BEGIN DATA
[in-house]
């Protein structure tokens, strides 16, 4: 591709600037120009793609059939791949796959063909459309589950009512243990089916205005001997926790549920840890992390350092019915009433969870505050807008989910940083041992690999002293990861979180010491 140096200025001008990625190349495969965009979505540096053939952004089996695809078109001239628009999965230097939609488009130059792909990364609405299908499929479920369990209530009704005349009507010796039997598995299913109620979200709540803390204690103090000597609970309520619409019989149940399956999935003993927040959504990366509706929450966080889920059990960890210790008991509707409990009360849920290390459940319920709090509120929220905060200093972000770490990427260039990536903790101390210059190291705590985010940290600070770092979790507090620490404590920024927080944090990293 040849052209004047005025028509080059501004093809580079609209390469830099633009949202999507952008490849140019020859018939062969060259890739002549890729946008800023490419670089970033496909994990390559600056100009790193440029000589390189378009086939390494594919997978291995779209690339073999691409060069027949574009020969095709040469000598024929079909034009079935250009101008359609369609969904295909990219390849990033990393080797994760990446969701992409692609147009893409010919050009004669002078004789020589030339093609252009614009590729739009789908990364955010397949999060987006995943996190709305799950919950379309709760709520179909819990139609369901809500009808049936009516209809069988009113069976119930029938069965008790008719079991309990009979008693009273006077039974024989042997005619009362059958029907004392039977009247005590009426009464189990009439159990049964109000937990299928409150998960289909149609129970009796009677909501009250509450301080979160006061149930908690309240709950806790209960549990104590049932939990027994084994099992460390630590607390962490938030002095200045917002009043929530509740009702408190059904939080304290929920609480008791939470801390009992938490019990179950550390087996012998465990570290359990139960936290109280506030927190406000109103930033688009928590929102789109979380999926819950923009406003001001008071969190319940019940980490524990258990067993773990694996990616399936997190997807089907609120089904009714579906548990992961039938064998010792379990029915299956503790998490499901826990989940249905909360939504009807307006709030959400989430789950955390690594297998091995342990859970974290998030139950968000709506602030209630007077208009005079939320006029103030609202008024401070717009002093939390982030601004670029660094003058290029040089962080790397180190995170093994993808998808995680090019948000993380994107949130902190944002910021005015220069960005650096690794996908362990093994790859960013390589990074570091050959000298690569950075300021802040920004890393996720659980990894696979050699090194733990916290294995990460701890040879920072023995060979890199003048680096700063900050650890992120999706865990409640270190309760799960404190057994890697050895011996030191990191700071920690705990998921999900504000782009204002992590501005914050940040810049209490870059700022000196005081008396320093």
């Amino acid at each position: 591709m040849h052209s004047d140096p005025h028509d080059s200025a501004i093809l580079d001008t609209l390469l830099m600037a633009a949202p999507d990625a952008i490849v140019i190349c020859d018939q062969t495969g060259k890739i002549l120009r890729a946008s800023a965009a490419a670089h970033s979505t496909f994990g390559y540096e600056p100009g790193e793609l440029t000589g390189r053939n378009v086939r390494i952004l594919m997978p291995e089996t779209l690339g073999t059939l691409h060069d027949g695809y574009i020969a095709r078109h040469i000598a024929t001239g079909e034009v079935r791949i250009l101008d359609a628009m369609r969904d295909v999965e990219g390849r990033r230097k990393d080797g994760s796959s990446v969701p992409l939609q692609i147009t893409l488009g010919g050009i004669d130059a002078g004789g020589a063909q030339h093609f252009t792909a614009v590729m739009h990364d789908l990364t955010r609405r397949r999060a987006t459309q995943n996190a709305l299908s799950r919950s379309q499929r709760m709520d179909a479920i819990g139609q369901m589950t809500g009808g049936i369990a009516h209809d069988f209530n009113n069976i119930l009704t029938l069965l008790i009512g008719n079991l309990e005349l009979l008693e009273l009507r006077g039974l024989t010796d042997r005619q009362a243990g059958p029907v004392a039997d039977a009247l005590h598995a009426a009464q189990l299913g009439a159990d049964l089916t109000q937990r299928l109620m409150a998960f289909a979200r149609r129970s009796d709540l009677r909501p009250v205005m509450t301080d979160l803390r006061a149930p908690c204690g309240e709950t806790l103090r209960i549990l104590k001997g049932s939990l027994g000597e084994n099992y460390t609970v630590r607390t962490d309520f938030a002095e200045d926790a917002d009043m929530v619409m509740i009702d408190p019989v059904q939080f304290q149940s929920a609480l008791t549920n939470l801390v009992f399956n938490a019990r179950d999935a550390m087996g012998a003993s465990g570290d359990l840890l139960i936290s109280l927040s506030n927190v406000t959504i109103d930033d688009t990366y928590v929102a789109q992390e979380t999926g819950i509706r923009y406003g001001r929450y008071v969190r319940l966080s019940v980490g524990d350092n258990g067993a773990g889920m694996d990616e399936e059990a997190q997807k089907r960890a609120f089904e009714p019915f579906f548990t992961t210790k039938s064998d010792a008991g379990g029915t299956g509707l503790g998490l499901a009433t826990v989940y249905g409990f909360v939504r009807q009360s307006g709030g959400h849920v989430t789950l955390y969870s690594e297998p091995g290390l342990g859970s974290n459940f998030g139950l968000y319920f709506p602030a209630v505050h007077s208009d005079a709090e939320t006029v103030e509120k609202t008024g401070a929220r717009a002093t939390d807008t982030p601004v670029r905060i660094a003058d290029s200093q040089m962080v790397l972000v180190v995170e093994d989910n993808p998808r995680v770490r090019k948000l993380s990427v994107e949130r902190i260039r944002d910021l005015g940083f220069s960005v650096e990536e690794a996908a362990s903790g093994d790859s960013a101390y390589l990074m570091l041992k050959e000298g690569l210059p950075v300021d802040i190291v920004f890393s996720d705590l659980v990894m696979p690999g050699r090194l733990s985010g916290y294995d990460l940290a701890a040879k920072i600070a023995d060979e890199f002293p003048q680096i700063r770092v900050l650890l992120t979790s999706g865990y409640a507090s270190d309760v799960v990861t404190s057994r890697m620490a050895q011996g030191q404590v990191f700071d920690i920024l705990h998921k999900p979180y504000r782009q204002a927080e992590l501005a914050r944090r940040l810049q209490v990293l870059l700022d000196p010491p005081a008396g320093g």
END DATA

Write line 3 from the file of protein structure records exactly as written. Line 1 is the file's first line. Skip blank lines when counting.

């Amino acid at each position: 591709m040849h052209s004047d140096p005025h028509d080059s200025a501004i093809l580079d001008t609209l390469l830099m600037a633009a949202p999507d990625a952008i490849v140019i190349c020859d018939q062969t495969g060259k890739i002549l120009r890729a946008s800023a965009a490419a670089h970033s979505t496909f994990g390559y540096e600056p100009g790193e793609l440029t000589g390189r053939n378009v086939r390494i952004l594919m997978p291995e089996t779209l690339g073999t059939l691409h060069d027949g695809y574009i020969a095709r078109h040469i000598a024929t001239g079909e034009v079935r791949i250009l101008d359609a628009m369609r969904d295909v999965e990219g390849r990033r230097k990393d080797g994760s796959s990446v969701p992409l939609q692609i147009t893409l488009g010919g050009i004669d130059a002078g004789g020589a063909q030339h093609f252009t792909a614009v590729m739009h990364d789908l990364t955010r609405r397949r999060a987006t459309q995943n996190a709305l299908s799950r919950s379309q499929r709760m709520d179909a479920i819990g139609q369901m589950t809500g009808g049936i369990a009516h209809d069988f209530n009113n069976i119930l009704t029938l069965l008790i009512g008719n079991l309990e005349l009979l008693e009273l009507r006077g039974l024989t010796d042997r005619q009362a243990g059958p029907v004392a039997d039977a009247l005590h598995a009426a009464q189990l299913g009439a159990d049964l089916t109000q937990r299928l109620m409150a998960f289909a979200r149609r129970s009796d709540l009677r909501p009250v205005m509450t301080d979160l803390r006061a149930p908690c204690g309240e709950t806790l103090r209960i549990l104590k001997g049932s939990l027994g000597e084994n099992y460390t609970v630590r607390t962490d309520f938030a002095e200045d926790a917002d009043m929530v619409m509740i009702d408190p019989v059904q939080f304290q149940s929920a609480l008791t549920n939470l801390v009992f399956n938490a019990r179950d999935a550390m087996g012998a003993s465990g570290d359990l840890l139960i936290s109280l927040s506030n927190v406000t959504i109103d930033d688009t990366y928590v929102a789109q992390e979380t999926g819950i509706r923009y406003g001001r929450y008071v969190r319940l966080s019940v980490g524990d350092n258990g067993a773990g889920m694996d990616e399936e059990a997190q997807k089907r960890a609120f089904e009714p019915f579906f548990t992961t210790k039938s064998d010792a008991g379990g029915t299956g509707l503790g998490l499901a009433t826990v989940y249905g409990f909360v939504r009807q009360s307006g709030g959400h849920v989430t789950l955390y969870s690594e297998p091995g290390l342990g859970s974290n459940f998030g139950l968000y319920f709506p602030a209630v505050h007077s208009d005079a709090e939320t006029v103030e509120k609202t008024g401070a929220r717009a002093t939390d807008t982030p601004v670029r905060i660094a003058d290029s200093q040089m962080v790397l972000v180190v995170e093994d989910n993808p998808r995680v770490r090019k948000l993380s990427v994107e949130r902190i260039r944002d910021l005015g940083f220069s960005v650096e990536e690794a996908a362990s903790g093994d790859s960013a101390y390589l990074m570091l041992k050959e000298g690569l210059p950075v300021d802040i190291v920004f890393s996720d705590l659980v990894m696979p690999g050699r090194l733990s985010g916290y294995d990460l940290a701890a040879k920072i600070a023995d060979e890199f002293p003048q680096i700063r770092v900050l650890l992120t979790s999706g865990y409640a507090s270190d309760v799960v990861t404190s057994r890697m620490a050895q011996g030191q404590v990191f700071d920690i920024l705990h998921k999900p979180y504000r782009q204002a927080e992590l501005a914050r944090r940040l810049q209490v990293l870059l700022d000196p010491p005081a008396g320093g």